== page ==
Who has the divine right to rule in terms of customary practice of inheritance of traditional leadership? There appears to be double standards and manipulations by the very people who assumed power through customary practice of inheritance. Double standards, cheating and manipulations in the Uukwambi and Oukwanyama traditional authorities have become too rampant. But I don’t think such unbecoming behaviour is only confined to the two traditional areas. As far as I can recall, customary practice dictates that the person has to inherit the throne from the relative. Appointment or election of a traditional leader can only be conducted if there is no nominated successor. But both three methods are applied indiscriminately depending on whether the nominated successor is favoured or not by the powers that be.
Such abusive tendencies brings back the memories of the cruel chiefs known for wielding excessive power and abusing it recklessly. Remember the law of Epokolo. Some chiefs, like during the colonial era, have become untouchable and abusive.(read D. Soggot,Namibia The Violent Heritage, Rex Collings, P. 61 on the law of epokolo).
Amon Sheefeni Shipanga, the Senior Headman of Onamutai (Oukwanyama) who inherited the throne from his uncle Johannes Kalimbo Kalomho in 1997, is currently at the forefront of denying others the same right (to inherit thrones) which was accorded to him only 12 years ago. It is said Shipanga has nominated his niece Beata Mupika Mengela nee Haufiku, to succeed him. Besides, he is reported to have received close to N$70 000 tax free money for (his personal pocket) between June 2006 and February 2007 (and still continues to receive such money) paid by Nexus Construction company for gravel mined on the land of a widow, Rachel Kakoto from Omusheshe village. Such money from the resources of the community were supposed to have been paid into the Community Trust Fund(CTF) as contemplated in Section 18(3) of the Traditional Authorities Act No. 25 of 2000.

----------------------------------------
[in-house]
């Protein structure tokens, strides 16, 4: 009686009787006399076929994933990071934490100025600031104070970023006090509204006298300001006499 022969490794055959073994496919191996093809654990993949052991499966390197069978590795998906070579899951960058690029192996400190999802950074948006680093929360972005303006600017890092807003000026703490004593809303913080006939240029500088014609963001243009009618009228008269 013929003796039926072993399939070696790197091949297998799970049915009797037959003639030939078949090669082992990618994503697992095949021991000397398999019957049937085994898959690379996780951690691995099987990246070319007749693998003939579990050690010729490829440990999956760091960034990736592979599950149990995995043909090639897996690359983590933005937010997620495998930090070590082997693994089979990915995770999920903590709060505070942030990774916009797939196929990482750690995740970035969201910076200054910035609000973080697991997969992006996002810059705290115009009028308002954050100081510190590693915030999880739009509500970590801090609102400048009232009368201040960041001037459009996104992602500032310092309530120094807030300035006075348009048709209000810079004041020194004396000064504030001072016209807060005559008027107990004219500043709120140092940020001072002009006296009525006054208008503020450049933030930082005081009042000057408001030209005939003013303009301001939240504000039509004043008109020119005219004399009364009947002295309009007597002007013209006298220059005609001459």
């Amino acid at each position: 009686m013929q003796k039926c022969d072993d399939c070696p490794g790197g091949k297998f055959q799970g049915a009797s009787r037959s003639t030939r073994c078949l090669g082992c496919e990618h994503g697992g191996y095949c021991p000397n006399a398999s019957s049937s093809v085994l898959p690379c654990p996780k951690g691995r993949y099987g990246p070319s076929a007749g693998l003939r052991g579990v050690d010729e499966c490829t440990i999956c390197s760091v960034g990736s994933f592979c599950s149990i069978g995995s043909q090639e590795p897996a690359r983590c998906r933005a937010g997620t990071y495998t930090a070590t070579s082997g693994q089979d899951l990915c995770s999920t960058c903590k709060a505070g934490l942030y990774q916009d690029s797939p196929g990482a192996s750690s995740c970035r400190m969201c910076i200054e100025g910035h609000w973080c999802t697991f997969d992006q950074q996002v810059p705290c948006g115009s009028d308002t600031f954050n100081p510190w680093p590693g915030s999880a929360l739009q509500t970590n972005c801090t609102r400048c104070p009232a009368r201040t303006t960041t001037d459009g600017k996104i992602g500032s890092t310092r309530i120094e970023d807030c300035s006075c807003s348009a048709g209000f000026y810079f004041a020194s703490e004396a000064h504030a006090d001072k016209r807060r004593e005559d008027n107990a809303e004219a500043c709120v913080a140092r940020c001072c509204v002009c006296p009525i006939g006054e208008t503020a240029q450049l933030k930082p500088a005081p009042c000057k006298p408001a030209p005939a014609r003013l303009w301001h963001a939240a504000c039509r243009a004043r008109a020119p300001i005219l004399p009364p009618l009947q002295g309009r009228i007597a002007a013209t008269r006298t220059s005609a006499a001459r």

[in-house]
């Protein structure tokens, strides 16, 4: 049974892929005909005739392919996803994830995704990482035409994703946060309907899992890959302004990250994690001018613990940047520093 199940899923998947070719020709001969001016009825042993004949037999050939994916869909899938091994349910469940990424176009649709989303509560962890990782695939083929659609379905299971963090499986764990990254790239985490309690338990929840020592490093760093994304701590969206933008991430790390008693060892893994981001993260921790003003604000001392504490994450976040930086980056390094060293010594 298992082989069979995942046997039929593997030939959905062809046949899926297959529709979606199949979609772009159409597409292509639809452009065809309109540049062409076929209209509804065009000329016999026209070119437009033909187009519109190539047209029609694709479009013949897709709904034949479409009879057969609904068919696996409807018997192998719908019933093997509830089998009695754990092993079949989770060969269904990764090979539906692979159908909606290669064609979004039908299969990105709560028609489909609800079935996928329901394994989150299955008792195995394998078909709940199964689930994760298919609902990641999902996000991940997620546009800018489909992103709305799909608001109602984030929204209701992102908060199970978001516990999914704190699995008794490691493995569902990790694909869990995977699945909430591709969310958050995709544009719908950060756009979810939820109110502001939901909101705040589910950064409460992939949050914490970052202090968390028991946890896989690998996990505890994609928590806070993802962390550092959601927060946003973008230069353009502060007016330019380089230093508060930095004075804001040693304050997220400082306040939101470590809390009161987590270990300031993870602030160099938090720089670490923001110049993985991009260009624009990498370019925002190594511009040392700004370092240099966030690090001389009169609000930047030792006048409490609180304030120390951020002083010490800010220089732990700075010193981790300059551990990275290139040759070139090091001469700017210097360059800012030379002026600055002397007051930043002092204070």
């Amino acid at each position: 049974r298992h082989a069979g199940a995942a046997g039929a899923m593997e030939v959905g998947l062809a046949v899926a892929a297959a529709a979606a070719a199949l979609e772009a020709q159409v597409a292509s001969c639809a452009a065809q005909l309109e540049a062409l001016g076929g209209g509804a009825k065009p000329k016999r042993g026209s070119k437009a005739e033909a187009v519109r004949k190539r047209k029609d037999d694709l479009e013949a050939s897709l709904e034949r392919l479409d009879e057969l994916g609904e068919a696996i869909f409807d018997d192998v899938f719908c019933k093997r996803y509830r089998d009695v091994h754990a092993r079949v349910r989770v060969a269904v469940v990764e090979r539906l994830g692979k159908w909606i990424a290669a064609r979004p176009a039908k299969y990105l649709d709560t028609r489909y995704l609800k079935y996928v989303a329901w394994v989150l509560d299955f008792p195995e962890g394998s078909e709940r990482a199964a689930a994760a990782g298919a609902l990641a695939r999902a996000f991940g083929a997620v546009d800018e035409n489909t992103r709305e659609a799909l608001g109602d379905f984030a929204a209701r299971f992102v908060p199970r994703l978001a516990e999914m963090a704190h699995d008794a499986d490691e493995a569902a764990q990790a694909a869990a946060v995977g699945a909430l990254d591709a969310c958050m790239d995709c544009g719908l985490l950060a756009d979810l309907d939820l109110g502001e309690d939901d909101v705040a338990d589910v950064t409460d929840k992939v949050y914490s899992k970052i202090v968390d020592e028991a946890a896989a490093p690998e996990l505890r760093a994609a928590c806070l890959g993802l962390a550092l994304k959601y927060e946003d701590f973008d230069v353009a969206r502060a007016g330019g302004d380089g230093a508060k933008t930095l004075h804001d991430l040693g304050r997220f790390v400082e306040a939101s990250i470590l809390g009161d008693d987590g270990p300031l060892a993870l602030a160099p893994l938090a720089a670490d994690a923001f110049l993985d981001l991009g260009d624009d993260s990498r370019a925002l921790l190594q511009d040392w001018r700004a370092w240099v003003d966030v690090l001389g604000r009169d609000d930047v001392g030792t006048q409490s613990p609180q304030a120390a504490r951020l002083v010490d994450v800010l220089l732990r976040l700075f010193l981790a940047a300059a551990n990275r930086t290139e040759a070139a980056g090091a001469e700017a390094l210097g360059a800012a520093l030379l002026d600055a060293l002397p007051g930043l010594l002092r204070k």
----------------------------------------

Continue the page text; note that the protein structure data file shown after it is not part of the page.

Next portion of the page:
Another case is related to Chief Herman Iipumbu of Uukwambi who is accused by Othika villagers of nepotism and abuse of power. Chief Iipumbu, the grandson of King Iipumbu Ya Tshirongo, inherited the seat from his father Silas Iipumbu after a protracted power struggle. Chief Iipumbu is now accused of sidelining the nominated candidate Martin Nambala Angombe of Othika village and instead has confirmed the brother of his father, Abraham Kamutsheetha Iipumbu, as the headman. Kamutsheetha is favoured as a headman and also employed under the direct control and supervision of Chief Iipumbu. The Chief is reported to have nominated his son, Sondaha Abner, as his successor. Why should Iipumbu and Shipanga think that only their families and cronies have the divine right to rule through customary practice of inheritance but not others? Anti-Corruption Commission (ACC), please find out.